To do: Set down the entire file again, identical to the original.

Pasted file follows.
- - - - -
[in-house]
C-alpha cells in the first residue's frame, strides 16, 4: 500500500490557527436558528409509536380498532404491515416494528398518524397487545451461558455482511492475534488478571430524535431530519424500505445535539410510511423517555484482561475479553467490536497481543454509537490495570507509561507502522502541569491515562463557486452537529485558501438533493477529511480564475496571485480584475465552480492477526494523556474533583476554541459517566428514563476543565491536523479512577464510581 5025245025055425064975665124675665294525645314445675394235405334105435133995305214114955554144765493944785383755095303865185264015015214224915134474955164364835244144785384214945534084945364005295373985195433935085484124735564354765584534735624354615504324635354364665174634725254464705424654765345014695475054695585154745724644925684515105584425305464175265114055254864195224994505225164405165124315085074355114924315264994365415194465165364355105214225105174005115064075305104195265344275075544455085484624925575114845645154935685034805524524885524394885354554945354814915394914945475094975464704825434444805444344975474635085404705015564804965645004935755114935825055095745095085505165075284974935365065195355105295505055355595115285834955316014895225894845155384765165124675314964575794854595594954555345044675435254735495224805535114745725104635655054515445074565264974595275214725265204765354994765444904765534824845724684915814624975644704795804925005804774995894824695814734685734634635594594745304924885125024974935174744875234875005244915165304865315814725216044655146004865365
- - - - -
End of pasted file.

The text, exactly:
[in-house]
C-alpha cells in the first residue's frame, strides 16, 4: 500500500490557527436558528409509536380498532404491515416494528398518524397487545451461558455482511492475534488478571430524535431530519424500505445535539410510511423517555484482561475479553467490536497481543454509537490495570507509561507502522502541569491515562463557486452537529485558501438533493477529511480564475496571485480584475465552480492477526494523556474533583476554541459517566428514563476543565491536523479512577464510581 5025245025055425064975665124675665294525645314445675394235405334105435133995305214114955554144765493944785383755095303865185264015015214224915134474955164364835244144785384214945534084945364005295373985195433935085484124735564354765584534735624354615504324635354364665174634725254464705424654765345014695475054695585154745724644925684515105584425305464175265114055254864195224994505225164405165124315085074355114924315264994365415194465165364355105214225105174005115064075305104195265344275075544455085484624925575114845645154935685034805524524885524394885354554945354814915394914945475094975464704825434444805444344975474635085404705015564804965645004935755114935825055095745095085505165075284974935365065195355105295505055355595115285834955316014895225894845155384765165124675314964575794854595594954555345044675435254735495224805535114745725104635655054515445074565264974595275214725265204765354994765444904765534824845724684915814624975644704795804925005804774995894824695814734685734634635594594745304924885125024974935174744875234875005244915165304865315814725216044655146004865365